Educator hopes to rebound in Jewell

Stephen Phillips will likely be a new executive administrator in the Jewell School District.

JEWELL — A prospective new hire by Jewell School District is turning some heads because of a past social media post.

Stephen Phillips, who is finalizing a contract to be a new executive administrator in Jewell, comes from Beaverton School District, where he resigned as deputy superintendent in April after retweeting a claim that undocumented immigrants are more dangerous than assault rifles and should be banned from the United States.

The retweet caused the school district to apologize and some in the community to form a petition calling for Phillips’ dismissal. He later apologized and announced his resignation in a letter to Beaverton Superintendent Don Grotting, calling the retweet a mistake that does not define him as a person.

Phillips said he is hoping to prove himself anew at Jewell.

“Long story short, it’s going to take time,” he said. “It’s going to take people getting to know me, and realizing I’m an educator that cares about kids and wants what’s best for kids — that’s all kids.”

More than 20 candidates applied for the executive administrator position. Jewell Superintendent Alice Hunsaker said the district underwent a thorough search and vetting process before deciding on Phillips.

“I think people deserve the opportunity to learn from mistakes and know that they’re not going to make them again,” she said. “And I’m very confident that that’s not a mistake Mr. Phillips will make in the future.

“Steve has an extensive amount of experience to bring to the district, and I think we’re lucky to get a candidate of his quality.”

Phillips spent two years at Beaverton as deputy superintendent. He was recruited there from the Malheur Educational Service District in Eastern Oregon, where he was superintendent for four years and director of secondary education for four years prior.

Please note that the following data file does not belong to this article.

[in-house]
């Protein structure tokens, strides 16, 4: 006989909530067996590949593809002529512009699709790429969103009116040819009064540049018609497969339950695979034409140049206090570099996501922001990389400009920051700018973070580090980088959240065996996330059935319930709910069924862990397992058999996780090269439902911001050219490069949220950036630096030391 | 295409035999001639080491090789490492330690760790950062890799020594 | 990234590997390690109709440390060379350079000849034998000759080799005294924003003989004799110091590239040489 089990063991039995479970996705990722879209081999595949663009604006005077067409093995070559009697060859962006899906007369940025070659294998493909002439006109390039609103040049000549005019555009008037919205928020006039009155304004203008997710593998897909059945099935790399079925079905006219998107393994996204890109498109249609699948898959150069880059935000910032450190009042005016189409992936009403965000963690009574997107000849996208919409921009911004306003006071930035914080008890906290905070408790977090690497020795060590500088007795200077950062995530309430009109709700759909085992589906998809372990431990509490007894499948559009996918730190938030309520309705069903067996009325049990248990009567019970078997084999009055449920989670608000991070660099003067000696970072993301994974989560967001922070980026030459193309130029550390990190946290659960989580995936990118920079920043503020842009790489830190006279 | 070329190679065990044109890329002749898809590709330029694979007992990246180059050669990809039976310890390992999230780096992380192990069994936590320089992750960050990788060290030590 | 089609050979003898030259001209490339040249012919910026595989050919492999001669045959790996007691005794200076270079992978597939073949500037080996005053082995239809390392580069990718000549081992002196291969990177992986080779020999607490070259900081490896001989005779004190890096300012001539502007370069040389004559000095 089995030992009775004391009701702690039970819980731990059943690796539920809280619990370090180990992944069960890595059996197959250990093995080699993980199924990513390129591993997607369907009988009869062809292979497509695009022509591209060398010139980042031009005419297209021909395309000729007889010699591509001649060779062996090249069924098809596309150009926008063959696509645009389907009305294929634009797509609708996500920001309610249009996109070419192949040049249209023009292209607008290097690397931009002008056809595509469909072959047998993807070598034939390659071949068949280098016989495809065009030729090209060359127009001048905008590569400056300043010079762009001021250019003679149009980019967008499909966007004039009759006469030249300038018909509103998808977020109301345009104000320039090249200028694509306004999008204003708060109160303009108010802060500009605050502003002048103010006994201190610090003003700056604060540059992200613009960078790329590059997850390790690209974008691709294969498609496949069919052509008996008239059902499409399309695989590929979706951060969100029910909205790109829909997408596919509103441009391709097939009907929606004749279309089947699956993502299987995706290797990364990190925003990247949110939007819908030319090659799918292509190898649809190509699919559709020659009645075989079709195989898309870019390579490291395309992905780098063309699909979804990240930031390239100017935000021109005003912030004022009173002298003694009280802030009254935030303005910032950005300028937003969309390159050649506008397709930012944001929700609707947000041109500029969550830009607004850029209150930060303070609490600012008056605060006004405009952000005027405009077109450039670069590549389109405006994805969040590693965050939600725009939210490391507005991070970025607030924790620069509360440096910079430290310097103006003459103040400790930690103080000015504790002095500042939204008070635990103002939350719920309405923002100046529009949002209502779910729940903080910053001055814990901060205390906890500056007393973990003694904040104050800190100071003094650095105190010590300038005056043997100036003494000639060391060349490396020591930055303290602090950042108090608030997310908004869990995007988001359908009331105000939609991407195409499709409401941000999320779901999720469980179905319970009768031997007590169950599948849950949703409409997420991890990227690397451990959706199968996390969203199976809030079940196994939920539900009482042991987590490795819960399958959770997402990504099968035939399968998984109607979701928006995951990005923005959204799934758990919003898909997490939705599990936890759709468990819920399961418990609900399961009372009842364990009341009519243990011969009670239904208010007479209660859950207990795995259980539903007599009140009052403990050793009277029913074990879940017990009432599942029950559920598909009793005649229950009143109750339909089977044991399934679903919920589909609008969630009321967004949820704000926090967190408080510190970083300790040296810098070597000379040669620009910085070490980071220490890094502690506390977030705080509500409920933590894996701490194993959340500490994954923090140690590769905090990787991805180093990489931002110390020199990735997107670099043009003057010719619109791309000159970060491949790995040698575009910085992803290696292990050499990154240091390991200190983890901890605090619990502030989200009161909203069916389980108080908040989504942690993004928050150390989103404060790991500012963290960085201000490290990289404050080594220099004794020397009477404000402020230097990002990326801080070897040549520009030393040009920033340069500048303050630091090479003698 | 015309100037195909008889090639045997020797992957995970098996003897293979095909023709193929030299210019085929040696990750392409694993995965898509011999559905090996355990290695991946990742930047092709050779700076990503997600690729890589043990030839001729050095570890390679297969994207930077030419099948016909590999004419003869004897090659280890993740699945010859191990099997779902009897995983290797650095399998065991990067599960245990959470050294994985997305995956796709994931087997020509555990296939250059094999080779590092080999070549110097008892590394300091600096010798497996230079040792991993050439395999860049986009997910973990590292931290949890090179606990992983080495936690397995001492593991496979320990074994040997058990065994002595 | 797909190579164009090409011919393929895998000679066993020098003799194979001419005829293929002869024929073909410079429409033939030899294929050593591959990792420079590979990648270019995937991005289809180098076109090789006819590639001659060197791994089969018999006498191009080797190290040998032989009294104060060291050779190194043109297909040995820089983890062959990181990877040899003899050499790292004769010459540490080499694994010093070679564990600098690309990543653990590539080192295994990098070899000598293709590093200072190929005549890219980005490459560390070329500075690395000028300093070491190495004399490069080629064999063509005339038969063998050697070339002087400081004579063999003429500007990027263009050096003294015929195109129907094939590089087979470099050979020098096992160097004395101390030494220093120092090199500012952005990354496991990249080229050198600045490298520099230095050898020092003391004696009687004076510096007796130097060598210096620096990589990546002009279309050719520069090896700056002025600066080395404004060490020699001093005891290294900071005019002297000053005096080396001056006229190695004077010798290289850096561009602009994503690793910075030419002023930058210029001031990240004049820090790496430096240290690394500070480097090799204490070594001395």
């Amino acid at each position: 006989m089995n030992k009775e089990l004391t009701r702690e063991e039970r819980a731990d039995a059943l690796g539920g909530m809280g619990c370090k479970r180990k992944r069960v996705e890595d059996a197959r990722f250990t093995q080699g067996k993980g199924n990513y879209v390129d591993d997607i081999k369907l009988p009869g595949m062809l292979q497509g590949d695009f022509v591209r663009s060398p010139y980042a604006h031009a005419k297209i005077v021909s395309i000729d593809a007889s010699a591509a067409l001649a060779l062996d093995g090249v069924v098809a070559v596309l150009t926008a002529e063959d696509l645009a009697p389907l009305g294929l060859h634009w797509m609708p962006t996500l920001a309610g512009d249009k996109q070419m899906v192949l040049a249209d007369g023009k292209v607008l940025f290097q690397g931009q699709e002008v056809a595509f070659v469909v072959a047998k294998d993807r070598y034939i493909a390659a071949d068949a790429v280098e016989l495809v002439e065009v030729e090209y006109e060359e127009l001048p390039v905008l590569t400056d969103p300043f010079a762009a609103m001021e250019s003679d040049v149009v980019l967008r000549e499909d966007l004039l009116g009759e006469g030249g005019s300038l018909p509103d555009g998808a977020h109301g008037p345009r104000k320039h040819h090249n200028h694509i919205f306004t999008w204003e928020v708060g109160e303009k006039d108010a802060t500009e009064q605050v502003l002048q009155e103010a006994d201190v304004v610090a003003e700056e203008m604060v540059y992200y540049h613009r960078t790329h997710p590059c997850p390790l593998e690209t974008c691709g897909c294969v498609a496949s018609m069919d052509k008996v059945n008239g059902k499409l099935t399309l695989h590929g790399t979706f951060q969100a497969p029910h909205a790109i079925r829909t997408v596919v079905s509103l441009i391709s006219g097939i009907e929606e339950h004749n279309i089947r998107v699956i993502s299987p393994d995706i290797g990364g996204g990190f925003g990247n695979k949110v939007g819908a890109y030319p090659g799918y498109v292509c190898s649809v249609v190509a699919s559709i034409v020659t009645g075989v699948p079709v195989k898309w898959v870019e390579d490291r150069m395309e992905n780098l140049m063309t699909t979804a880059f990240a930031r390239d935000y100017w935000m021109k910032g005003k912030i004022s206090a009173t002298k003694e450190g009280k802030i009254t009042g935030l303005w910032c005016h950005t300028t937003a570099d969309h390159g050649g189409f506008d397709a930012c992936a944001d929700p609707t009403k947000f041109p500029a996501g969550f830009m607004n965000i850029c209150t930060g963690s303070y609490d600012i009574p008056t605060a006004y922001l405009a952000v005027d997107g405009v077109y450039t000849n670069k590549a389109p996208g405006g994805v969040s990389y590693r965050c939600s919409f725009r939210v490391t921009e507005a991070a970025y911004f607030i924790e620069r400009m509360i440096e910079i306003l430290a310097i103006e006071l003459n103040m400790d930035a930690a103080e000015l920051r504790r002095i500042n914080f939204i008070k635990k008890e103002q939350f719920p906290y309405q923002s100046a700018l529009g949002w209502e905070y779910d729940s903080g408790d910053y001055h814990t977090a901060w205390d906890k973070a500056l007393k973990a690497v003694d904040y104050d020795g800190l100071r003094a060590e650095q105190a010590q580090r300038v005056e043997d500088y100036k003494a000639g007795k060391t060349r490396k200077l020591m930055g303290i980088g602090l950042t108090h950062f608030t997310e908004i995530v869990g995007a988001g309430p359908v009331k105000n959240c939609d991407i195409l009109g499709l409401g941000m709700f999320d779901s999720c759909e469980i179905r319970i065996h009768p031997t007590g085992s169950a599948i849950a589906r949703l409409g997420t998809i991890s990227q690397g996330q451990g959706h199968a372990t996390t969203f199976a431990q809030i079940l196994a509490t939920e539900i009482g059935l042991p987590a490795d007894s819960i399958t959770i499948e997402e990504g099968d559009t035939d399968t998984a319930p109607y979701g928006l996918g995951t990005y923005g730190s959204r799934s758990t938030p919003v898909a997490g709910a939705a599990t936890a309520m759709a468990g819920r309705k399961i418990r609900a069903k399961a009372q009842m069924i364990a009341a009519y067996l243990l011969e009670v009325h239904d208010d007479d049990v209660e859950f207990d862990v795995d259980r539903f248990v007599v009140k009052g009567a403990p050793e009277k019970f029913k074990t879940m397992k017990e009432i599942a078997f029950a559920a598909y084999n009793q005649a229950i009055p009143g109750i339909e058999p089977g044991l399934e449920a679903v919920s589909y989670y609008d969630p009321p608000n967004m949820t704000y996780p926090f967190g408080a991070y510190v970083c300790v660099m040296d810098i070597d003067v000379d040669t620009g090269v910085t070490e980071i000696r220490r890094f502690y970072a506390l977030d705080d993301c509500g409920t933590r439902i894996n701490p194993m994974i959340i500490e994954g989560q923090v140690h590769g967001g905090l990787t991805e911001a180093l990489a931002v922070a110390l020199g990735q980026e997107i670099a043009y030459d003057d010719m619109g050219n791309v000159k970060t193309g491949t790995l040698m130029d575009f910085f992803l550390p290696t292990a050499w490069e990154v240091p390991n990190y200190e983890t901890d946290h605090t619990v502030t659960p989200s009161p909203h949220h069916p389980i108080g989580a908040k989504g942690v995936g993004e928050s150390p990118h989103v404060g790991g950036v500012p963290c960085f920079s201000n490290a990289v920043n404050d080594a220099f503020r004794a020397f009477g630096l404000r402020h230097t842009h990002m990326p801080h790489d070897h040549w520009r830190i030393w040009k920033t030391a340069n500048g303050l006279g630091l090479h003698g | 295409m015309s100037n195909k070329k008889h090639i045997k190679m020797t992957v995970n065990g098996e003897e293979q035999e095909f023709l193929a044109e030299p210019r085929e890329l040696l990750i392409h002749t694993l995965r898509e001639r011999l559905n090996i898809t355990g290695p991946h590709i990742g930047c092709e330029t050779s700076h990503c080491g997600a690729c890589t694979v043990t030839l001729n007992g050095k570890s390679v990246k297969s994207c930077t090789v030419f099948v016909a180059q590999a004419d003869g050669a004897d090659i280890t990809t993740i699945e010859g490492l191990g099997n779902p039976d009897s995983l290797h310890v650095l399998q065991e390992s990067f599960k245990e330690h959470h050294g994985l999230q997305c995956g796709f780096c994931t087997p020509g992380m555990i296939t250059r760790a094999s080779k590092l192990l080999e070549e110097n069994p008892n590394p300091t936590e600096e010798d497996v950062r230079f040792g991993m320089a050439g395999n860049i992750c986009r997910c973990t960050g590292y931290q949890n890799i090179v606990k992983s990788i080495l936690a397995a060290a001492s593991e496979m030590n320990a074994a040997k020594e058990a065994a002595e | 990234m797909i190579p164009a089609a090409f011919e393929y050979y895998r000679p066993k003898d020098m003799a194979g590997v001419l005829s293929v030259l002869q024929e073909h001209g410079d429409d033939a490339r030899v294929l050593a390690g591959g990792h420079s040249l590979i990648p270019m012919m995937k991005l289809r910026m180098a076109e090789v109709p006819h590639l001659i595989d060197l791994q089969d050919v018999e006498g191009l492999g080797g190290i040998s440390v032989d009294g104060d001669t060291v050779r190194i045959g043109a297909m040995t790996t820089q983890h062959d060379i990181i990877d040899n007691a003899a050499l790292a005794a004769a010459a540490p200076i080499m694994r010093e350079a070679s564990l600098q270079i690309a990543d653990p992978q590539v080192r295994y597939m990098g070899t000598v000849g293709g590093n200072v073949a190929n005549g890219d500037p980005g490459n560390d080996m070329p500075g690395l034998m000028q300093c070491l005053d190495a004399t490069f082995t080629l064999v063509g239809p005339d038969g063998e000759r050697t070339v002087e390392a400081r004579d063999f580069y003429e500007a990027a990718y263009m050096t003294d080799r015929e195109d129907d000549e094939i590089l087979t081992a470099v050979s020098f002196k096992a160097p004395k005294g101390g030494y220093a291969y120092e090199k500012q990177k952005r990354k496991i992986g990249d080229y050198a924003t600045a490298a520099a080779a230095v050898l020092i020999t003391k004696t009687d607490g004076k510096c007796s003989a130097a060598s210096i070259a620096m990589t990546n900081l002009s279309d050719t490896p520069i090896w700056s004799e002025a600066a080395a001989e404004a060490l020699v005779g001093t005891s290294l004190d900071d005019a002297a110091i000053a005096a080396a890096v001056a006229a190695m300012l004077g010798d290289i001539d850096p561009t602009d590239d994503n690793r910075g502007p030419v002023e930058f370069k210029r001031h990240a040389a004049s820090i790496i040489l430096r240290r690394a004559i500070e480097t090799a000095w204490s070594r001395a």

He spent five years as a middle school vice principal and two as a math teacher in Nyssa near the Oregon-Idaho border. His first teaching job was in the Burnt River School District, which he said served about 100 students during his time there.

Jewell, located in rural southeast Clatsop County, averages around 150 students K-12.

Members of the Jewell Education Association had opposed Phillips’ hiring after learning of his past. Don Anderson, an English teacher and co-president of the association, said 13 out of 14 teachers responding to a survey did not support his hiring. The association includes about 20 members.

One teacher resigned over Phillips’ hiring, Anderson said.

Phillips met with the staff Wednesday and addressed the concerns. Although the meeting didn’t change his feelings about the gravity of Phillips’ retweet, Anderson said, “he came across as a real person and a pretty good guy.”

As an English teacher, Anderson said, he was also concerned about Phillips’ decision in Beaverton to censor “Stick,” a young adult novel including a gay protagonist discovering his sexuality, from students in the 10th grade and below after complaints by a parent over the themes of sexuality.

The decision came against the recommendation of a committee convened to review the complaint to keep the book available. Phillips told The Oregonian the decision was a compromise and that he “felt that the content within the book was too mature for all audiences.”

The education association is taking a wait-and-see approach with Phillips, Anderson said. His contract will likely be finalized at a June 18 school board meeting.

Phillips will report to Hunsaker, the part-time superintendent since 2013, and oversee Principal Terrence Smyth. Hunsaker and Smyth are in a relationship.

“Me and Smyth are retiring at the end of next year, and obviously Mr. Phillips would be a candidate for the superintendency, were he to be happy here,” Hunsaker said, adding the district’s goal is to eventually have one full-time position each for superintendent and principal.

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